Intimacy Without Intoxication: Is Sober Sex Better?
The sun is streaming through the curtains of a room that you have never seen before. You squint and rub your bloodshot eyes, as your hand reaches out to feel the prone body of the snoring person who a few hours earlier was a stranger. You notice your own naked body and wonder how the two of you spent the interceding time. You look at the floor next to the bed and see your clothes, strewn across the carpet, wine bottles and glasses, a few joints, and a line of cocaine on the dresser across the room.
You slide out of bed, gather your belongings, hightail it to the bathroom and quickly get yourself street ready. Wondering how you will explain your lateness for work this time, you swear you will never allow this to happen again. That resolve lasts until the next weekend, where you are once again at the familiar bar where you and your friends hang out. You insist that they keep you from leaving with someone other than one of them and they promise, but once you are a few drinks deep, your resolve goes out the window and you find yourself on the arm of a person with whom you have been flirting and dancing, your inhibitions washed away on the wave of alcohol that is now coursing through you.
Alcohol is the most frequently used mood-altering and mind-numbing substance in the United States. The National Institute on Alcohol Abuse and Alcoholism (NIAAA) reports that over half of all American adults were current drinkers of alcohol at the time of their 2015 national survey. When enjoyed in moderation, it can be a social lubricant, a shared activity, a way of celebrating life events. When indulged in excess, used habitually, or abused, it can establish and continue a pattern of behavior that can cause serious damage and wreak havoc on your life.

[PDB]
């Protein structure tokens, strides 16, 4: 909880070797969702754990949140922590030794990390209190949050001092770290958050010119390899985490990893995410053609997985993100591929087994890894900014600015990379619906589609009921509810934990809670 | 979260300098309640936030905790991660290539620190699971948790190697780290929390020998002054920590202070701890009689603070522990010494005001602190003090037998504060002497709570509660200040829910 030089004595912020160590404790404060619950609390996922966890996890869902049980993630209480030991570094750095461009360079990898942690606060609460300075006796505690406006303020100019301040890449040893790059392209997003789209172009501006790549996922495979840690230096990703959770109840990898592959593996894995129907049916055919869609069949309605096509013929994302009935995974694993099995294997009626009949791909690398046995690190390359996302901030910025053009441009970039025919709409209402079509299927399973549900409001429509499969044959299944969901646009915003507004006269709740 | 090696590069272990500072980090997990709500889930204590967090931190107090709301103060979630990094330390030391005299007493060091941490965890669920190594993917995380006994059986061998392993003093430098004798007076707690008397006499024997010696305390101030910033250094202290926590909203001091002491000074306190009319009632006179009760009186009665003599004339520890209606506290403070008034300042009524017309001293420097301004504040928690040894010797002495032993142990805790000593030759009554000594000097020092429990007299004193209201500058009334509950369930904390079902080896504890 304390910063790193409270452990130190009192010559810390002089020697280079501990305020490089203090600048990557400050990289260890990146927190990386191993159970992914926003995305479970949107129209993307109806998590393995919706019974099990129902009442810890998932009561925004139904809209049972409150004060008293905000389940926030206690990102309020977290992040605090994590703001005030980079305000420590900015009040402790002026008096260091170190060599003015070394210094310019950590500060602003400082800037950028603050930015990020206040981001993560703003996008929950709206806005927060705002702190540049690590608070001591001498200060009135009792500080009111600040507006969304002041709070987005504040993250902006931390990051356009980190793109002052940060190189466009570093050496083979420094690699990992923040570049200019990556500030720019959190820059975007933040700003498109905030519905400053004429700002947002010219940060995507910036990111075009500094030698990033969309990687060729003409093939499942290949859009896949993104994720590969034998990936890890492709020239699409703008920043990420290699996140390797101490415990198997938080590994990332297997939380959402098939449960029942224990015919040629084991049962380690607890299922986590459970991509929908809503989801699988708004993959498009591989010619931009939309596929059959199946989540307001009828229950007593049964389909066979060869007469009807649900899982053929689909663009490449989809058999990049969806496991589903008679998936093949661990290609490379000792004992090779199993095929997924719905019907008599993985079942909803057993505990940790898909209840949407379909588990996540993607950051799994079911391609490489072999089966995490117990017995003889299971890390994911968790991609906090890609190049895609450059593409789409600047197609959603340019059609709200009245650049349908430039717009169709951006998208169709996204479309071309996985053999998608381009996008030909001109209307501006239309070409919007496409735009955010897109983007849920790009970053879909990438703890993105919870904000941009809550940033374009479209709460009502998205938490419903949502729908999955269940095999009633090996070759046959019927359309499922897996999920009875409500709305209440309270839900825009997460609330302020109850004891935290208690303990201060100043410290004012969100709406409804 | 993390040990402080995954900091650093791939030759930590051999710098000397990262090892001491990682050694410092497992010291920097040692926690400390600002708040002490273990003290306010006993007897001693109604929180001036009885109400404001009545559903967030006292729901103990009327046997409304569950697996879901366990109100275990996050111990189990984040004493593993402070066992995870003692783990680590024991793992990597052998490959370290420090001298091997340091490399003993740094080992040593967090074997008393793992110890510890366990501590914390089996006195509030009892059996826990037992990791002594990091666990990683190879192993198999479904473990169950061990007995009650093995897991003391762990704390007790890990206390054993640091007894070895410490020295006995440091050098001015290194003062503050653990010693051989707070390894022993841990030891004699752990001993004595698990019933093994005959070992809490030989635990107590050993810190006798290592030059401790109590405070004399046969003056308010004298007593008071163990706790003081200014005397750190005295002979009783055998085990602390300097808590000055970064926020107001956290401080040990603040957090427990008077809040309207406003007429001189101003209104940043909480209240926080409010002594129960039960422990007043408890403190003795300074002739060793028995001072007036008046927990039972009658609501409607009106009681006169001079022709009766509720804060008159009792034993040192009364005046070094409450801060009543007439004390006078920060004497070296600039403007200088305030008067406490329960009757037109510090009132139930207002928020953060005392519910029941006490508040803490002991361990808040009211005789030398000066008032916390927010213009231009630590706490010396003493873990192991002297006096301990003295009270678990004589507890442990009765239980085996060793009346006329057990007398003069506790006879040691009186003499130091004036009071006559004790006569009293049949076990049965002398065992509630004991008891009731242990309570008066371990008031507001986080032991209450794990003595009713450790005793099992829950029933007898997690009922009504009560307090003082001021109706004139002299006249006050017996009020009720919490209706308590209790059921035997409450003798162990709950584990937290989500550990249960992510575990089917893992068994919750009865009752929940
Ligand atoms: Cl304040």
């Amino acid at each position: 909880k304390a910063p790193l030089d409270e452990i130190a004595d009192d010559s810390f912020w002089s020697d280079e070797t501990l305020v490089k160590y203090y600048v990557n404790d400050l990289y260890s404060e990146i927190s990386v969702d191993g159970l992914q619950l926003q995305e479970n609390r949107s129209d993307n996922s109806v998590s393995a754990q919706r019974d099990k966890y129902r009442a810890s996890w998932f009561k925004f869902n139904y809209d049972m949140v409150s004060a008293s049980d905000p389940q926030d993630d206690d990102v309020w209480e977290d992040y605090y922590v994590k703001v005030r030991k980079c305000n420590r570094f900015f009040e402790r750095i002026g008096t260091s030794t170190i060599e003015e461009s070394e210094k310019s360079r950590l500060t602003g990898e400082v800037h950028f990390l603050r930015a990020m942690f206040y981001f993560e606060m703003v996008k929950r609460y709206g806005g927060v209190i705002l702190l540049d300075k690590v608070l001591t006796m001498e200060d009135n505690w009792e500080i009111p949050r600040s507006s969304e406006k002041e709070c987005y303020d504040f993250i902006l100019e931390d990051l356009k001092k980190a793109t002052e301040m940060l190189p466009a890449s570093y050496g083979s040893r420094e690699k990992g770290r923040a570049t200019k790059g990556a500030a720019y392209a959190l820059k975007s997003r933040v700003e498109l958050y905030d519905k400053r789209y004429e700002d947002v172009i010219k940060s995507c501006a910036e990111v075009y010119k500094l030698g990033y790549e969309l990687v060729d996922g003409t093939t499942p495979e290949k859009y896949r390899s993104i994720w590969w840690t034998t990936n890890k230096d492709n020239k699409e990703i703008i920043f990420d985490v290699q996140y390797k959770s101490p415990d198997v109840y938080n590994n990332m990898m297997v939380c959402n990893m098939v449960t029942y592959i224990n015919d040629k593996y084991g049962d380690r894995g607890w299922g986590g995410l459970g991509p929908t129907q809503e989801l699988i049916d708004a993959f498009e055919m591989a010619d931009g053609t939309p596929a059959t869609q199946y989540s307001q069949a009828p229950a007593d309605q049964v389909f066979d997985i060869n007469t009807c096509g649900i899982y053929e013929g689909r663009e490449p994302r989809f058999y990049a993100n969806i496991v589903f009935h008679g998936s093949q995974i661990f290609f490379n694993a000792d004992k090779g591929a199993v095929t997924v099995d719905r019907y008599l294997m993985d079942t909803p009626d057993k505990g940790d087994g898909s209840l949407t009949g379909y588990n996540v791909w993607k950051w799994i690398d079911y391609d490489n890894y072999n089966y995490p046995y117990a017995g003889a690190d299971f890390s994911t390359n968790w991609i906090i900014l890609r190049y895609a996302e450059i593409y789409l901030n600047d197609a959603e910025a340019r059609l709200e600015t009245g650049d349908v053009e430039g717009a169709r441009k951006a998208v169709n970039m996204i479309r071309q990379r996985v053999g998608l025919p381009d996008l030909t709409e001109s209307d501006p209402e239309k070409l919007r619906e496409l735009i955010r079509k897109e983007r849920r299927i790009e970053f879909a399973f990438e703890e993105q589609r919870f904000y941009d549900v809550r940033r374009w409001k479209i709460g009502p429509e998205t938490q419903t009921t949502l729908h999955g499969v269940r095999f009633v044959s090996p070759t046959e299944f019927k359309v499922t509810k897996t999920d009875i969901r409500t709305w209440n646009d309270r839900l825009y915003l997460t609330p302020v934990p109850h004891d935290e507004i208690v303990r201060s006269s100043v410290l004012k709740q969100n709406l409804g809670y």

It is also the most oft imbibed date rape drug, according to various police reports and experts who specialize in sexual assault cases. It far surpasses Rohypnol, (a.k.a. ‘roofies’) that is sometimes used to spike an unguarded drink.
The downside of sexual activity when impaired
- Risky sexual behavior
- Increased risk of STDs
- Increased chance of pregnancy
- Lack of ability to consent to sexual activity
- Greater likelihood of physical or sexual assault
- Use of additional substances beyond what was ingested at the onset
- Being abandoned in an unfamiliar place
- Getting robbed
- Loss of memory of what occurred/blackouts
According to a woman I spoke to who was willing to she here experience here, sex while impaired in committed relationships was “missing something. The only time I could feel comfortable in my own skin was after a few drinks. That meant, I couldn’t even get in bed with my husband unless I had a few… and then a few turned into a few too many.”
When she considered where that pattern began, she remembered her first traumatic sexual encounter in her teens when in the basement of a boy’s home, they were mixing drinks and she passed out and the next thing she knew, her pants were around her ankles and he was nowhere in sight. Over the years, she repressed the memory and it came to her awareness in a couple’s counseling session they had to repair the rift that was caused by her drinking.
When she made a courageous decision to get into recovery, she had to face the frightening prospect of being with her husband without a substance between them. Awkward initially, she admitted that she felt like she was a teenager again and in many ways, a virgin, since she had not known what it was like to be fully present in any sexual encounter.